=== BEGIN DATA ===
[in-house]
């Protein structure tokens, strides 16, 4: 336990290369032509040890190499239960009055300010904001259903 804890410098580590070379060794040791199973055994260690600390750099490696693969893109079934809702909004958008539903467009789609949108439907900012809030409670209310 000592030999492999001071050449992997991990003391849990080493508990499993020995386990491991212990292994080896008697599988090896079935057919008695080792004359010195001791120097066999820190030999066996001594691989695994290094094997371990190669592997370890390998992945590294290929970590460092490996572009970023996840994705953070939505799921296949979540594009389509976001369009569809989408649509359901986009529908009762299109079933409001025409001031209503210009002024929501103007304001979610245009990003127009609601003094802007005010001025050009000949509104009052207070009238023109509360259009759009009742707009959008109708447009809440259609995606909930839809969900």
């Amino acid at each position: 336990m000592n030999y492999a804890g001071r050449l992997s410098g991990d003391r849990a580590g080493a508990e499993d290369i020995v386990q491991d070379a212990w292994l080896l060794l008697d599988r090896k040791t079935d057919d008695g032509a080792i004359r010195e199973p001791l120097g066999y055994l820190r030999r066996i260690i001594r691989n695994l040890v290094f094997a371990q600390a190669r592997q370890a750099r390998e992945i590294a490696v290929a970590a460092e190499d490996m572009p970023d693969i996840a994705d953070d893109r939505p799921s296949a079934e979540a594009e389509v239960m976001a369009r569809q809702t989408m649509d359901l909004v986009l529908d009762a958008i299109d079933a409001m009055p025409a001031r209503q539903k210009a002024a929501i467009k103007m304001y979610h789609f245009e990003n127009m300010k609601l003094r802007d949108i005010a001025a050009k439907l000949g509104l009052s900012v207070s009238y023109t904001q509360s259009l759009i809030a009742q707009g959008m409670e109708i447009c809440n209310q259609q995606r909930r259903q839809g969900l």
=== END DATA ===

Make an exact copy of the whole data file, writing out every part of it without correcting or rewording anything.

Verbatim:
[in-house]
């Protein structure tokens, strides 16, 4: 336990290369032509040890190499239960009055300010904001259903 804890410098580590070379060794040791199973055994260690600390750099490696693969893109079934809702909004958008539903467009789609949108439907900012809030409670209310 000592030999492999001071050449992997991990003391849990080493508990499993020995386990491991212990292994080896008697599988090896079935057919008695080792004359010195001791120097066999820190030999066996001594691989695994290094094997371990190669592997370890390998992945590294290929970590460092490996572009970023996840994705953070939505799921296949979540594009389509976001369009569809989408649509359901986009529908009762299109079933409001025409001031209503210009002024929501103007304001979610245009990003127009609601003094802007005010001025050009000949509104009052207070009238023109509360259009759009009742707009959008109708447009809440259609995606909930839809969900």
């Amino acid at each position: 336990m000592n030999y492999a804890g001071r050449l992997s410098g991990d003391r849990a580590g080493a508990e499993d290369i020995v386990q491991d070379a212990w292994l080896l060794l008697d599988r090896k040791t079935d057919d008695g032509a080792i004359r010195e199973p001791l120097g066999y055994l820190r030999r066996i260690i001594r691989n695994l040890v290094f094997a371990q600390a190669r592997q370890a750099r390998e992945i590294a490696v290929a970590a460092e190499d490996m572009p970023d693969i996840a994705d953070d893109r939505p799921s296949a079934e979540a594009e389509v239960m976001a369009r569809q809702t989408m649509d359901l909004v986009l529908d009762a958008i299109d079933a409001m009055p025409a001031r209503q539903k210009a002024a929501i467009k103007m304001y979610h789609f245009e990003n127009m300010k609601l003094r802007d949108i005010a001025a050009k439907l000949g509104l009052s900012v207070s009238y023109t904001q509360s259009l759009i809030a009742q707009g959008m409670e109708i447009c809440n209310q259609q995606r909930r259903q839809g969900l």